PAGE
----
Tag Archive - Emotions

The 3 Ways to Show Emotion in Your Characters

This month I’m launching my new online video course: Emotional Mastery for Fiction Writers.

Let me just share a tiny bit of what you’ll learn in the more than six hours of intense instruction.

One of the most important emotional components of a novel or short story is the showing of emotion in a character. It’s not easy to do well. Often writers cram in tons of body sensations and physical tells, hoping to get the emotion across. But that is overkill.

What’s needed is masterful description of “showing emotion” in addition to revealing a character’s thoughts.

Utilizing body language should be minimal, original, and targeted, for best effect.  Continue Reading…

The Connection between Character Emotion and Reader Empathy

Today’s guest post is by Becca Puglisi.

Do you know how many books are on the market today? Neither do I; I can’t count that high. I do know that in 2015 alone, over a million books were published.

This is awesome for readers, but it creates a problem for authors looking to create a fan base. Not only do we need customers to find our books, we need them to love them—enough to finish them and go on to consume everything else we have to offer.

To make it in this crowded space, we need to attract readers who are obsessed with our work. We want them staying up late and oversleeping because they couldn’t put our book down, texting friends to tell them how awesome it is, and running to the computer when they’re done to see if there are more coming out.

Basically, we want raving fans—customers who read all of our stuff and do the word-of-mouth marketing for us. But how do we get this kind of response to our books? Continue Reading…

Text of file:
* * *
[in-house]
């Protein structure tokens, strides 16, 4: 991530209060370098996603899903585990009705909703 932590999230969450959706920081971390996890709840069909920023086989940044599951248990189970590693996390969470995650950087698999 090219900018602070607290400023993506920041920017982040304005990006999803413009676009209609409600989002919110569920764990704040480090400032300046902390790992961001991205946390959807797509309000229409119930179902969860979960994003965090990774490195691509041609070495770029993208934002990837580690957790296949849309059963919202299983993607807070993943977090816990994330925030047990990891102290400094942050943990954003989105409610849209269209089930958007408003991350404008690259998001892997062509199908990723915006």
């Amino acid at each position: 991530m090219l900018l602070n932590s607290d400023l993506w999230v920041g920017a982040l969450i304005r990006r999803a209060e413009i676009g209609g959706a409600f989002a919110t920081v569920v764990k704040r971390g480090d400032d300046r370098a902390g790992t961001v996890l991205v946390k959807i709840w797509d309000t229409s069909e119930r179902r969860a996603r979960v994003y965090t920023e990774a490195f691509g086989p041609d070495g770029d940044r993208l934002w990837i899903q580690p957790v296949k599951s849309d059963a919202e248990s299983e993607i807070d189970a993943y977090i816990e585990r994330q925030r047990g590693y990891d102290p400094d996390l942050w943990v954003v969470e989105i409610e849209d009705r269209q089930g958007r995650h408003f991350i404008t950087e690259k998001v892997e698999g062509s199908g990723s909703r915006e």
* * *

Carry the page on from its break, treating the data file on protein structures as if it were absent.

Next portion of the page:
What’s Really Happening When You Think You Are Lazy

Today’s guest post is by Johannah Bogart.

I work with writers who get stuck while finishing their books. They explain it away by saying they are lazy. If they would just stop being lazy, according to them, they’d finish the book.

I don’t believe laziness exists. It is a label that shields us from our fears. With one client** I had, calling herself lazy was protecting her from having to face traumatic scenes from her marriage she knew she would be writing about.

With another, this mask of laziness was protecting her from facing another potential failure. She had already written a book that did not garner the reception she expected. Now, halfway through her second book, she thought her lack of motivation to finish meant she was lazy.

In a session, I asked her to sit quietly with herself and ask the question: “What does my laziness want for me that is positive?”
The client responded that her laziness wanted her to avoid being disappointed again. It wanted to protect her identity as being a good writer, which already felt partially taken from her. Continue Reading…

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